Neurogenomics and the role of a large mutational target on rapid behavioral change
|© 2016 The Author(s). Background: Behavior, while complex and dynamic, is among the most diverse, derived, and rapidly evolving traits in animals. The highly labile nature of heritable behavioral change is observed in such evolutionary phenomena as the emergence of converged behaviors in domesticated animals, the rapid evolution of preferences, and the routine development of ethological isolation between diverging populations and species. In fact, it is believed that nervous system development and its potential to evolve a seemingly infinite array of behavioral innovations played a major role in the successful diversification of metazoans, including our own human lineage. However, unlike other rapidly evolving functional systems such as sperm-egg interactions and immune defense, the genetic basis of rapid behavioral change remains elusive. Presentation of the hypothesis: Here we propose that the rapid divergence and widespread novelty of innate and adaptive behavior is primarily a function of its genomic architecture. Specifically, we hypothesize that the broad diversity of behavioral phenotypes present at micro- and macroevolutionary scales is promoted by a disproportionately large mutational target of neurogenic genes. We present evidence that these large neuro-behavioral targets are significant and ubiquitous in animal genomes and suggest that behavior's novelty and rapid emergence are driven by a number of factors including more selection on a larger pool of variants, a greater role of phenotypic plasticity, and/or unique molecular features present in large genes. We briefly discuss the origins of these large neurogenic genes, as they relate to the remarkable diversity of metazoan behaviors, and highlight key consequences on both behavioral traits and neurogenic disease across, respectively, evolutionary and ontogenetic time scales. Testing the hypothesis: Current approaches to studying the genetic mechanisms underlying rapid phenotypic change primarily focus on identifying signatures of Darwinian selection in protein-coding regions. In contrast, the large mutational target hypothesis places genomic architecture and a larger allelic pool at the forefront of rapid evolutionary change, particularly in genetic systems that are polygenic and regulatory in nature. Genomic data from brain and neural tissues in mammals as well as a preliminary survey of neurogenic genes from comparative genomic data support this hypothesis while rejecting both positive and relaxed selection on proteins or higher mutation rates. In mammals and invertebrates, neurogenic genes harbor larger protein-coding regions and possess a richer regulatory repertoire of miRNA targets and transcription factor binding sites. Overall, neurogenic genes cover a disproportionately large genomic fraction, providing a sizeable substrate for evolutionary, genetic, and molecular mechanisms to act upon. Readily available comparative and functional genomic data provide unexplored opportunities to test whether a distinct neurogenomic architecture can promote rapid behavioral change via several mechanisms unique to large genes, and which components of this large footprint are uniquely metazoan. Implications of the hypothesis: The large mutational target hypothesis highlights the eminent roles of mutation and functional genomic architecture in generating rapid developmental and evolutionary change. It has broad implications on our understanding of the genetics of complex adaptive traits such as behavior by focusing on the importance of mutational input, from SNPs to alternative transcripts to transposable elements, on driving evolutionary rates of functional systems. Such functional divergence has important implications in promoting behavioral isolation across short- and long-term timescales. Due to genome-scaled polygenic adaptation, the large target effect also contributes to our inability to identify adapted behavioral candidate genes. The presence of large neurogenic genes, particularly in the mammalian brain and other neural tissues, further offers emerging insight into the etiology of neurodevelopmental and neurodegenerative diseases. The well-known correlation between neurological spectrum disorders in children and paternal age may simply be a direct result of aging fathers accumulating mutations across these large neurodevelopmental genes. The large mutational target hypothesis can also explain the rapid evolution of other functional systems covering a large genomic fraction such as male fertility and its preferential association with hybrid male sterility among closely related taxa. Overall, a focus on mutational potential may increase our power in understanding the genetic basis of complex phenotypes such as behavior while filling a general gap in understanding their evolution.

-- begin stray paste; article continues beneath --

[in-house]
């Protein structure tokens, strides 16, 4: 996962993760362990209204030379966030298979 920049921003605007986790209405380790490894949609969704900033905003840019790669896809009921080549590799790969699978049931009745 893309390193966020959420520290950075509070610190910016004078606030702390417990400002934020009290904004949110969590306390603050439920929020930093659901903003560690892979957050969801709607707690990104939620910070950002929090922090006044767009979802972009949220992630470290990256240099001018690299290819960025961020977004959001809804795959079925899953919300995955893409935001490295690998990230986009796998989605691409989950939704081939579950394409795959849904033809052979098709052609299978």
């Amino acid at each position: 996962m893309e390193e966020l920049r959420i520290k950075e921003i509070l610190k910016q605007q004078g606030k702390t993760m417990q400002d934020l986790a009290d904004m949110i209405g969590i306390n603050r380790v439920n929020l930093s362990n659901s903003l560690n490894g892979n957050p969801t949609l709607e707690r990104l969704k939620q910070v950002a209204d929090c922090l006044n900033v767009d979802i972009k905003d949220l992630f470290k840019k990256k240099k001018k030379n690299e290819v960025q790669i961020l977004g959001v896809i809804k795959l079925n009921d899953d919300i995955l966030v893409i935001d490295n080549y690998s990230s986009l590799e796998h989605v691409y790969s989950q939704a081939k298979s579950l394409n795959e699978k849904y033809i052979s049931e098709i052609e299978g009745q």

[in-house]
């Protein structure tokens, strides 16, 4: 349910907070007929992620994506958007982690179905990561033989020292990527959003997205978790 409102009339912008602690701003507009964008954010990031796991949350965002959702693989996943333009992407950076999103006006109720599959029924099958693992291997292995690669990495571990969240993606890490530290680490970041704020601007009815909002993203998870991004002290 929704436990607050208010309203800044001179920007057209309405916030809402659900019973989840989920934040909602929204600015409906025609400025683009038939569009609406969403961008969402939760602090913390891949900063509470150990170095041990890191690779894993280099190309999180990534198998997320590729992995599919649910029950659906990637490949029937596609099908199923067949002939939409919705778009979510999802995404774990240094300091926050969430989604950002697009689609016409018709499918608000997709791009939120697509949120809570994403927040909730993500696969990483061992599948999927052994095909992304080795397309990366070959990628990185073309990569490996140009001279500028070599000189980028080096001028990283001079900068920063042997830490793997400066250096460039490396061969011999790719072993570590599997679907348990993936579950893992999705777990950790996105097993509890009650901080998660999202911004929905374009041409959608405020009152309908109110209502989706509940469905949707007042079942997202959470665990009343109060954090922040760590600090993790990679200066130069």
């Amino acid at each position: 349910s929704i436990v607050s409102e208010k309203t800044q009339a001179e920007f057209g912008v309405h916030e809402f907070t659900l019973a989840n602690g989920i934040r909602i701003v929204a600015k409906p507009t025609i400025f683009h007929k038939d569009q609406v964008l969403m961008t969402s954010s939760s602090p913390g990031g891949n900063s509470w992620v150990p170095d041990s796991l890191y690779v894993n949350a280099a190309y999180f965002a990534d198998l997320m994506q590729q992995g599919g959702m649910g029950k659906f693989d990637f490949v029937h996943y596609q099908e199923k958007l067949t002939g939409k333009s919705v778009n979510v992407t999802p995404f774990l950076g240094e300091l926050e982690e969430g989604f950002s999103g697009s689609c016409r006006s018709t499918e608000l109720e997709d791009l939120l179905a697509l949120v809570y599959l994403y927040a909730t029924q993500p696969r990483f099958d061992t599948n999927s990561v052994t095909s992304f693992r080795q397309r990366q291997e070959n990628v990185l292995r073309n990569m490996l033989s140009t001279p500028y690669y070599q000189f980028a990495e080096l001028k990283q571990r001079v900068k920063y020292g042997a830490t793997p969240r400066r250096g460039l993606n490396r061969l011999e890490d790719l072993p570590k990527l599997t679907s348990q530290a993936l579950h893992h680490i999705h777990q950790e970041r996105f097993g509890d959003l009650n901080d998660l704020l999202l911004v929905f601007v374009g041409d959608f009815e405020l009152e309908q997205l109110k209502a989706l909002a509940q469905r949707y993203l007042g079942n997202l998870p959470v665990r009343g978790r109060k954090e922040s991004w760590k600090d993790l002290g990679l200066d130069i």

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|Neurogenomics and the role of a large mutational target on rapid behavioral change
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